Why a Balance Bike

Kids love to play, explore and expand their mobility. It is a natural drive that takes them from sitting to crawling, to walking, to running. Riding a bike represents the next natural step in the pursuit of these experiences. It's why "riding a bike" is such a childhood milestone. With the development of the new category of balance bikes on the market, children are reaching this milestone earlier than ever before.

Additionally, this early-riding development has been scientifically proven to increase overall balance and coordination which will help in all aspects of their lives.

Simply put, the earlier a child develops the part of their brain used to ride a bike on two wheels, the easier all physical and athletic endeavors will be for them later on. Let's consider the typical methods of learning to ride in comparison to a balance bike:


Balance Bikes are properly sized for beginning riders, as young as 18 months, and adjust as children grow, offering up to 4 years of use from one bike. They are lightweight and simple, yet focus on the fundamental skill development of balancing on two wheels. They teach proper steering technique for a seamless transition to a pedal bike, they are easily portable, and they offer mobility on all types of terrain.


Ride-On Toys are usually small in size and lightweight for really young riders but they lack any ability to develop balance and steering skills. They don't enhance mobility over walking or running, and can't go on varied terrain such as grass, dirt or gravel. They don't adjust to fit a growing child and don't aid in the transition to a pedal bike later on.


Tricycles have been the "go-to" choice for decades and seem ideally suited for toddlers, but a focused analysis reveals a number of shortcomings. Tricycles have added weight and complexity compared with balance bikes. Many times the reach from seat-to-pedals is beyond a young child's inseam. This is why you often see children pushing on the ground with their feet instead of pedaling. Beyond poor fit, the real issues lie in the poor function of the three-wheeled design. To learn balance, a child must be allowed to experience the feel of balancing and leaning and how the steering affects both. Worst of all, tricycles seem stable yet tip over very easily when turning, often surprising, scaring, or injuring an unsuspecting young child.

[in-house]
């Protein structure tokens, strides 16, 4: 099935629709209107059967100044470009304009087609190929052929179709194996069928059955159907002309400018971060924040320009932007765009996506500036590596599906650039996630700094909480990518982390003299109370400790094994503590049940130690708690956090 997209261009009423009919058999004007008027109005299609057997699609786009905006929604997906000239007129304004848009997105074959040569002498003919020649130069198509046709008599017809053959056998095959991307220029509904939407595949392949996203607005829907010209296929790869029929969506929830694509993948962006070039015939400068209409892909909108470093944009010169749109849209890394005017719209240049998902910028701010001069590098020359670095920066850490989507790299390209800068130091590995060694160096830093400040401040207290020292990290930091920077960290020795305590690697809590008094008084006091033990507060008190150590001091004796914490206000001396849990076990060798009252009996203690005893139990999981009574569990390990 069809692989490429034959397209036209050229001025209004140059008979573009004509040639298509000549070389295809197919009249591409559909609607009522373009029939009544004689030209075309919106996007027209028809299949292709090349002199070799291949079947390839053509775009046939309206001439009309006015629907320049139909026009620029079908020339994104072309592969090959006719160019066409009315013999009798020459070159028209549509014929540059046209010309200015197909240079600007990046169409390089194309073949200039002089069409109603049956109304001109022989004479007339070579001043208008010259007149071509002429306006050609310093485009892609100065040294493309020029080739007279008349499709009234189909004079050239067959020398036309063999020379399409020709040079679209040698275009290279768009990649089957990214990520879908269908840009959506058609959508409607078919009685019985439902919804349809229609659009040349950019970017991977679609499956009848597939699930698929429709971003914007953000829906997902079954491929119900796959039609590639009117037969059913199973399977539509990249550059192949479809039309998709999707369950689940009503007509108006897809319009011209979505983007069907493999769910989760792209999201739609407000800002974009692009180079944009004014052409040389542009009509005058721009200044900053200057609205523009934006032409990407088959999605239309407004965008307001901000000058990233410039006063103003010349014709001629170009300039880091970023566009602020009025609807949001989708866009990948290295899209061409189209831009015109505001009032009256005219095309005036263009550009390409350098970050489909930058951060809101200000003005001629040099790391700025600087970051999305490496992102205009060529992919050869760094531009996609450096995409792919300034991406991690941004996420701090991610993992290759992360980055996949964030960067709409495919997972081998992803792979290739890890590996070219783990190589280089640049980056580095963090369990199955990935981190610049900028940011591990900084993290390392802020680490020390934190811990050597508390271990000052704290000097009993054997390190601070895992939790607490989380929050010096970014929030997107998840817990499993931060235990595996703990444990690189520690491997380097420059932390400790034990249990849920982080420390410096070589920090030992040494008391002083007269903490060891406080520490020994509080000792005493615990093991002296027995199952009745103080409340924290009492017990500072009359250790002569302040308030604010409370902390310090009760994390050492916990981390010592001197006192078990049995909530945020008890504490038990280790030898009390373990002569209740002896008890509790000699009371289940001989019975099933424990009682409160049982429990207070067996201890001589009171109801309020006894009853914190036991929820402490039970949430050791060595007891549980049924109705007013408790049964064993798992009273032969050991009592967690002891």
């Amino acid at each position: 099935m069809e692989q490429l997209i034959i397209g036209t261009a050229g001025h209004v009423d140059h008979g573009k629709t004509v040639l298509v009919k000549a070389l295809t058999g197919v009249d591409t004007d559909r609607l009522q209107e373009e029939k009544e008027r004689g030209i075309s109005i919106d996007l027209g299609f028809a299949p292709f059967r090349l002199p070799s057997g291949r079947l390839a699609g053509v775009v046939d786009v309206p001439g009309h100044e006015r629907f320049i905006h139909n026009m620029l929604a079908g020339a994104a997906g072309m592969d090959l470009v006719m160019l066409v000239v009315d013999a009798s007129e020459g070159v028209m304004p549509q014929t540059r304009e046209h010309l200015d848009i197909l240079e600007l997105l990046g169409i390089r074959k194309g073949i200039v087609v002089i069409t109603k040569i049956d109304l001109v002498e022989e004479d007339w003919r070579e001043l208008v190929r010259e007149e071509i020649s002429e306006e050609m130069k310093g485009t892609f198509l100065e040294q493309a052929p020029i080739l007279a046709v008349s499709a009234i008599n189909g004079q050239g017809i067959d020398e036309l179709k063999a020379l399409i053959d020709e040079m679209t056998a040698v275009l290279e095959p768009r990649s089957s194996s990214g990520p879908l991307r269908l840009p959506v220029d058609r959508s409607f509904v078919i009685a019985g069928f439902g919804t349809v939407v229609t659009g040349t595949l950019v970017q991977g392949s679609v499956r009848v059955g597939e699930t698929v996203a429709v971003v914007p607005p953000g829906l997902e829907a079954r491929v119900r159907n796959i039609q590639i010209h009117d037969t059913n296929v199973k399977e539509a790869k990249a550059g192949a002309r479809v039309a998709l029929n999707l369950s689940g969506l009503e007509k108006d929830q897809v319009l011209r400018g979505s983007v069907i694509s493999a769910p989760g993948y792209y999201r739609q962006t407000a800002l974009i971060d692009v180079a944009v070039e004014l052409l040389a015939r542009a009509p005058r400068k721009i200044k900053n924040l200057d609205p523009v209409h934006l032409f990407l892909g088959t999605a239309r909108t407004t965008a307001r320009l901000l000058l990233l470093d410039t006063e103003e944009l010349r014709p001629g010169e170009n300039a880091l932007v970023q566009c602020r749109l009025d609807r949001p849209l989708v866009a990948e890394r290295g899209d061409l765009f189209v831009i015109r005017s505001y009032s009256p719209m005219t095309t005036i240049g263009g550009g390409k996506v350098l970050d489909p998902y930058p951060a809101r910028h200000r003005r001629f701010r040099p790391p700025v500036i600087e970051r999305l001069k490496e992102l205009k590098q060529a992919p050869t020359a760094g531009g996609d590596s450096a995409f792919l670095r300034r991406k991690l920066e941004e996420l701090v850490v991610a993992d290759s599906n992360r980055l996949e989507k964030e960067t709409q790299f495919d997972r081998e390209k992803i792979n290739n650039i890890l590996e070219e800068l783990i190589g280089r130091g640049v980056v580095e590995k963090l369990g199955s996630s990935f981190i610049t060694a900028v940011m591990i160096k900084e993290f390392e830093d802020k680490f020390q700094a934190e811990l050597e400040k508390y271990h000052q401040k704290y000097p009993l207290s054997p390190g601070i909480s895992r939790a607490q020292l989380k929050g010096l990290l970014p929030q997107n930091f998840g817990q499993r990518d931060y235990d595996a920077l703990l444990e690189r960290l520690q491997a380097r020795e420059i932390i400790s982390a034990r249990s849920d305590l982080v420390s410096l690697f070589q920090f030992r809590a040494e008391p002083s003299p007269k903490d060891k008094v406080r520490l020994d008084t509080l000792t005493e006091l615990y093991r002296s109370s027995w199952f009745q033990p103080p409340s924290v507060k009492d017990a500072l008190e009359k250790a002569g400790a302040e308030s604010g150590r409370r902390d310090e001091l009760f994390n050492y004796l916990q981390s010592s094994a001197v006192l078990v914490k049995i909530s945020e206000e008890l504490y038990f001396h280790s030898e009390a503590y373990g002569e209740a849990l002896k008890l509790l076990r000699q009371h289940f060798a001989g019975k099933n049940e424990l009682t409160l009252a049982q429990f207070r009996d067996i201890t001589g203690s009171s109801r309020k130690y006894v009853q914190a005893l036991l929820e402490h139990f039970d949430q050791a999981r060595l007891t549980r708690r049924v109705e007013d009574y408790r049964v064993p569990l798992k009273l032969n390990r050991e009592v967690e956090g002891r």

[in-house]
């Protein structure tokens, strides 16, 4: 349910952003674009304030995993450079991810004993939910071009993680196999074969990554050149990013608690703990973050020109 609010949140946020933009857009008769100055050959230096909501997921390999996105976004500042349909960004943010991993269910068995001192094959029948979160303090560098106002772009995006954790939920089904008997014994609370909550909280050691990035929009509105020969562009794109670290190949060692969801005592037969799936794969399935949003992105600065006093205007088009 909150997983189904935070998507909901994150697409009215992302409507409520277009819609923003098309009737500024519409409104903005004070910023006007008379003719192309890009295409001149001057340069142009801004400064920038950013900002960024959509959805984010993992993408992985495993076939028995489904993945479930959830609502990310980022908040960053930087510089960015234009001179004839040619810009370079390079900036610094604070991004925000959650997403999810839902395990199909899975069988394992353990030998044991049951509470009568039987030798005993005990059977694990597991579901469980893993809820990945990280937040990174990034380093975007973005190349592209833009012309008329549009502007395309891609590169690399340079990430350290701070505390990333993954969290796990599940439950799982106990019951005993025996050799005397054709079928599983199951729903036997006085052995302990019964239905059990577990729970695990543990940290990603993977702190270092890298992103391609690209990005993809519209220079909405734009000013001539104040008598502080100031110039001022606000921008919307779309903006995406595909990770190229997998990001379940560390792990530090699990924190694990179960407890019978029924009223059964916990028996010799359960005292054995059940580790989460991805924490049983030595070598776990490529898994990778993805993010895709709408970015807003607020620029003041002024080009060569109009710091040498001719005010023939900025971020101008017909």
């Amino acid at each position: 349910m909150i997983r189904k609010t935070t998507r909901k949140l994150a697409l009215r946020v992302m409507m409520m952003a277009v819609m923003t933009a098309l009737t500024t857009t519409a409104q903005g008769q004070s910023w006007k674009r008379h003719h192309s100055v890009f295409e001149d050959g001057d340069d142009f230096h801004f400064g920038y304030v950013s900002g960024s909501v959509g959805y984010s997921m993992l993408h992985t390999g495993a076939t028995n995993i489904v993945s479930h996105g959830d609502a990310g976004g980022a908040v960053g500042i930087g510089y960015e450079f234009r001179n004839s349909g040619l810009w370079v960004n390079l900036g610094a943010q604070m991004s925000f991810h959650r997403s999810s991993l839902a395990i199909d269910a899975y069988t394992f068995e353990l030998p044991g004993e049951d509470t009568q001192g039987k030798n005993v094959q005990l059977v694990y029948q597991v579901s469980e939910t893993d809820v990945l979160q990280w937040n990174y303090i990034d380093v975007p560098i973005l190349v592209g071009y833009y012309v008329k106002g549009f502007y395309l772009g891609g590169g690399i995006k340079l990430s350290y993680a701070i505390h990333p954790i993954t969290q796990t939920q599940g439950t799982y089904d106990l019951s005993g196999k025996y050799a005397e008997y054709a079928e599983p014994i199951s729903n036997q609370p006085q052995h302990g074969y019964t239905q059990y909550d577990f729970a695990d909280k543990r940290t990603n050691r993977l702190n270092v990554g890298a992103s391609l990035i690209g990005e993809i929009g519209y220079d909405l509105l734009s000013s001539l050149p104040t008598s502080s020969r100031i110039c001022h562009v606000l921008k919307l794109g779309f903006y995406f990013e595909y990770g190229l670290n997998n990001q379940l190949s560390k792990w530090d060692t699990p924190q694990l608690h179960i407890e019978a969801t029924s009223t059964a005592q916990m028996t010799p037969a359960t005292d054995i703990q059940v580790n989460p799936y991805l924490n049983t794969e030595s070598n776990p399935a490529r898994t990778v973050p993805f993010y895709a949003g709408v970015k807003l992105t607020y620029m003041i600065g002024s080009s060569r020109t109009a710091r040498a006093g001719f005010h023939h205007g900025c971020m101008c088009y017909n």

Training Wheel Bikes have all the same characteristics and flaws of a tricycle but to a worse degree due to their larger size. They are much heavier and more complex: they have higher seats (bigger fall), a higher centre of gravity (more likely to tip over), and still do nothing to help children transition onto two wheels. 


But what about pedaling? Isn't pedaling the foundation of riding ? No, pedaling is simply a means of propulsion, a way to make a bike move. Bikes can be propelled by any number of means: walking, striding, pedaling, gliding, gravity, an engine, an electric motor, etc. The common element is always balancing on two wheels and leaning through turns. For young children, walking and running are the simple and natural way to propel the bike as they focus on the fundamental skills of balancing, leaning and steering.


Balance bikes are clearly the best choice for advancing children's skills and development.